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From: "Mark Millman" <Mark_Millman@hmco.com>
Subject: Re: (urth) Re: Digest urth.v019.n026
Date: Thu, 22 Oct 1998 12:07:07 

On 22 October 1998 at 6:21 am GMT,
Sergeant Rock (Peter T. Cash) wrote:

> Actually, I'd be very interested in learning
> more about [supernatural evil in Judaism].
> Where would one look to find supernatural
> evil in Judaism? I'm not sure I can find it in
> the Old Testament, though it's present in
> the New. Sure, you've got the talking "ser-
> pent" in the Garden, but he was just a mis-
> chievous dragon, as far as I can tell. You've
> got the "Accuser" in Job, but he seems part
> of the heavenly crowd, sort of God's prose-
> cuting attorney. If you're talking about mod-
> ern Jewish literature, then the supernatural
> evil couldn't possibly be a pre-Semitic sur-
> vival, could it?

To which alga (Alice Turner) responded at
12:52 pm GMT:

> [T]he most famous (and popular too, in the
> feminist millennial crowd) supernatural He-
> brew figure is Lilith, akin to the Sumerian Liltu,
> and Adam's first wife. She ditched him be-
> cause he insisted on the missionary position
> during sex while she wanted to be on top from
> time to time. (This was edited out of Genesis--
> the rib story follows.) She was then demonized
> into a) the mother of a huge breed of demons
> b) a demon who preys on newborns. Typical
> male revision. Anyway, she is quite similar to
> Babylonian Jahi (literally Revelation's Whore
> of Babylon), whom we met in Dr. Talos's play.

And Alex David Groce added at 1:52 pm GMT:

> Hmmm...  The idols of the surrounding tribes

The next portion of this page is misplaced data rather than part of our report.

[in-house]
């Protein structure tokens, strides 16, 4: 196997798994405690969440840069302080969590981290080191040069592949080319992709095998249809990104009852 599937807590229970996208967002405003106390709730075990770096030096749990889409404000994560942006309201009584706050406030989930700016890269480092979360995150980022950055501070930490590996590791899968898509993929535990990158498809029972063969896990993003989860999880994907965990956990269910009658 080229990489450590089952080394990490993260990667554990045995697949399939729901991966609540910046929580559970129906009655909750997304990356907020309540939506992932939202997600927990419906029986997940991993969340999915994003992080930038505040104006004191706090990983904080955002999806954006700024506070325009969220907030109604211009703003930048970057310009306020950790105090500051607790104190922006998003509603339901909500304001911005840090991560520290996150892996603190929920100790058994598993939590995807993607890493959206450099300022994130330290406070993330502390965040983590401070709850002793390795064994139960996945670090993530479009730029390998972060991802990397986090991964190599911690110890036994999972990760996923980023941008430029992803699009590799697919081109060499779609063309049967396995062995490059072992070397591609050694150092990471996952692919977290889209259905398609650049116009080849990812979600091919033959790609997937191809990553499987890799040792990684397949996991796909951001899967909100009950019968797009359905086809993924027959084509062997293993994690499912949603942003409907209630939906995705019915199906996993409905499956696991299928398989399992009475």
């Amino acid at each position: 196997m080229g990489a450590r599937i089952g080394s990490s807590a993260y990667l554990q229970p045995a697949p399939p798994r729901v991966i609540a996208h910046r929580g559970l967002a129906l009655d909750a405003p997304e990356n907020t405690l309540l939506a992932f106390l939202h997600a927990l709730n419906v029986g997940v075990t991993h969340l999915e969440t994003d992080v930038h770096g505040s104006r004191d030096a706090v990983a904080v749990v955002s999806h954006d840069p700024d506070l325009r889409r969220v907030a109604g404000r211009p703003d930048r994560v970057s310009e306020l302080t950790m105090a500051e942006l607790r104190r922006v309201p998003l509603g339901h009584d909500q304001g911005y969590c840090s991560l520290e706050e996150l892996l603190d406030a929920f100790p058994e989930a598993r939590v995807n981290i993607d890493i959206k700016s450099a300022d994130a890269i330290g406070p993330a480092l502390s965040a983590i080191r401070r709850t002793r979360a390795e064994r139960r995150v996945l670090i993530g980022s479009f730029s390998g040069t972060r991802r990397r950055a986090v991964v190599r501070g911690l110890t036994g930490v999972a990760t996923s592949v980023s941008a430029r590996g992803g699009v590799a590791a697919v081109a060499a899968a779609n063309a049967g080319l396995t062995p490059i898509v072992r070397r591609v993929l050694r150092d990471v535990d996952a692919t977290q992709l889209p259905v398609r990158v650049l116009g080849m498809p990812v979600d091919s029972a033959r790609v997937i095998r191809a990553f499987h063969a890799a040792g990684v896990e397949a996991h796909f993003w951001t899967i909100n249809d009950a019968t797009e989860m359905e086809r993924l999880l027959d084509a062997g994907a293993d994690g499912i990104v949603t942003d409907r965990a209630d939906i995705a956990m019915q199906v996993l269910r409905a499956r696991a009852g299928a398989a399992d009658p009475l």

> are pretty much treated as without power; I
> can't think of an instance where they actually
> do anything--although the only times they
> would be doing anything would be in "com-
> petition" with God and even if they were seen
> as actual beings or shadows of some (sha-
> dowy itself...) being they'd still be null in that
> case...

As alga points out, the example that comes most
readily to mind is Lilith.  Although her story has
been edited out of Genesis, it can be found in the
Talmud, along with a lot of other material that was
either deemed unsuitable for inclusion in the Bible
or was treated as sub-canonical--folkloric mater-
ials and the like.

A good example of a being mentioned in contrast
to God in the Torah is Azazel (in Leviticus 16, as
part of the discussion of atonement ritual).  The so-
called scapegoat is a mistranslation; the Hebrew
phrase "goat for Azazel" is somewhat similar to
"the goat that departs or escapes", and was so
rendered by William Tyndale in his 1530 Bible
translation.  The goat for Azazel was released into
the desert carrying the sins of the people; I belive
that Azazel was then supposed to consume it in
some fashion.  So while Azazel gets pretty short
shrift, it does seem that he (a) has a function; (b)
has enough substance or capability to exercise it;
and (c) consumes sin.  I don't know whether either
ancient or modern opinion holds that the consump-
tion of sin implies that Azazel may be evil (i.e., be-
ing evil, Azazel must feed on evil), however.

As Alex points out, most of the surrounding pagan
Semitic idolatrous gods are mentioned merely as
abominations or things to be avoided--Moloch falls
into this category, as do Ba'al and others less well-

Mark Millman

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